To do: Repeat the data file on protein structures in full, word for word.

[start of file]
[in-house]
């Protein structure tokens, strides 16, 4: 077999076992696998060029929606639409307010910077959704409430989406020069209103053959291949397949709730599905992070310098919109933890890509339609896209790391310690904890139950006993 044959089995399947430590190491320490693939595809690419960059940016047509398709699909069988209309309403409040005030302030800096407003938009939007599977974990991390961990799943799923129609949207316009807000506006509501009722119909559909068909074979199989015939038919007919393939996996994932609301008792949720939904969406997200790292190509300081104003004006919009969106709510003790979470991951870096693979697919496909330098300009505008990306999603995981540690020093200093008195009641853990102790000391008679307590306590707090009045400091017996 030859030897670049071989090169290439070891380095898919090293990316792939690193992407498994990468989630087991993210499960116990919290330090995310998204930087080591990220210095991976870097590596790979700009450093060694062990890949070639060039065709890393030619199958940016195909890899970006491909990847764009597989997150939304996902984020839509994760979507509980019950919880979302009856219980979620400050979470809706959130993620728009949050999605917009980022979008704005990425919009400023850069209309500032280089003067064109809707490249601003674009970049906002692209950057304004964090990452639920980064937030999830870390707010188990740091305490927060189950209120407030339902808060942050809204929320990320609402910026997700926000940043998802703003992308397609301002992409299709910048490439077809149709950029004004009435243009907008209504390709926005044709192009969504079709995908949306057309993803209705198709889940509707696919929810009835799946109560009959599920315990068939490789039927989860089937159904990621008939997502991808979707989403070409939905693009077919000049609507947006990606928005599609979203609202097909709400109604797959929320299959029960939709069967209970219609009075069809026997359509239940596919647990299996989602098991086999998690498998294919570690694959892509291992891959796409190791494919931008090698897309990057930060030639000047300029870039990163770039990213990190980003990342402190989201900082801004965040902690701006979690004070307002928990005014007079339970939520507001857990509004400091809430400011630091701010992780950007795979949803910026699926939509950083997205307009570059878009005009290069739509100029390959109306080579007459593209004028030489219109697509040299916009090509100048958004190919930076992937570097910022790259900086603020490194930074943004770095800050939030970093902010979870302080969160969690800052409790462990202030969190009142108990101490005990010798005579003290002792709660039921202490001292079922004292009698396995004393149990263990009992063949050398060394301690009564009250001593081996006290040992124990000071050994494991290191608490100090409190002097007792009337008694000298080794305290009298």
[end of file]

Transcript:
[in-house]
């Protein structure tokens, strides 16, 4: 077999076992696998060029929606639409307010910077959704409430989406020069209103053959291949397949709730599905992070310098919109933890890509339609896209790391310690904890139950006993 044959089995399947430590190491320490693939595809690419960059940016047509398709699909069988209309309403409040005030302030800096407003938009939007599977974990991390961990799943799923129609949207316009807000506006509501009722119909559909068909074979199989015939038919007919393939996996994932609301008792949720939904969406997200790292190509300081104003004006919009969106709510003790979470991951870096693979697919496909330098300009505008990306999603995981540690020093200093008195009641853990102790000391008679307590306590707090009045400091017996 030859030897670049071989090169290439070891380095898919090293990316792939690193992407498994990468989630087991993210499960116990919290330090995310998204930087080591990220210095991976870097590596790979700009450093060694062990890949070639060039065709890393030619199958940016195909890899970006491909990847764009597989997150939304996902984020839509994760979507509980019950919880979302009856219980979620400050979470809706959130993620728009949050999605917009980022979008704005990425919009400023850069209309500032280089003067064109809707490249601003674009970049906002692209950057304004964090990452639920980064937030999830870390707010188990740091305490927060189950209120407030339902808060942050809204929320990320609402910026997700926000940043998802703003992308397609301002992409299709910048490439077809149709950029004004009435243009907008209504390709926005044709192009969504079709995908949306057309993803209705198709889940509707696919929810009835799946109560009959599920315990068939490789039927989860089937159904990621008939997502991808979707989403070409939905693009077919000049609507947006990606928005599609979203609202097909709400109604797959929320299959029960939709069967209970219609009075069809026997359509239940596919647990299996989602098991086999998690498998294919570690694959892509291992891959796409190791494919931008090698897309990057930060030639000047300029870039990163770039990213990190980003990342402190989201900082801004965040902690701006979690004070307002928990005014007079339970939520507001857990509004400091809430400011630091701010992780950007795979949803910026699926939509950083997205307009570059878009005009290069739509100029390959109306080579007459593209004028030489219109697509040299916009090509100048958004190919930076992937570097910022790259900086603020490194930074943004770095800050939030970093902010979870302080969160969690800052409790462990202030969190009142108990101490005990010798005579003290002792709660039921202490001292079922004292009698396995004393149990263990009992063949050398060394301690009564009250001593081996006290040992124990000071050994494991290191608490100090409190002097007792009337008694000298080794305290009298």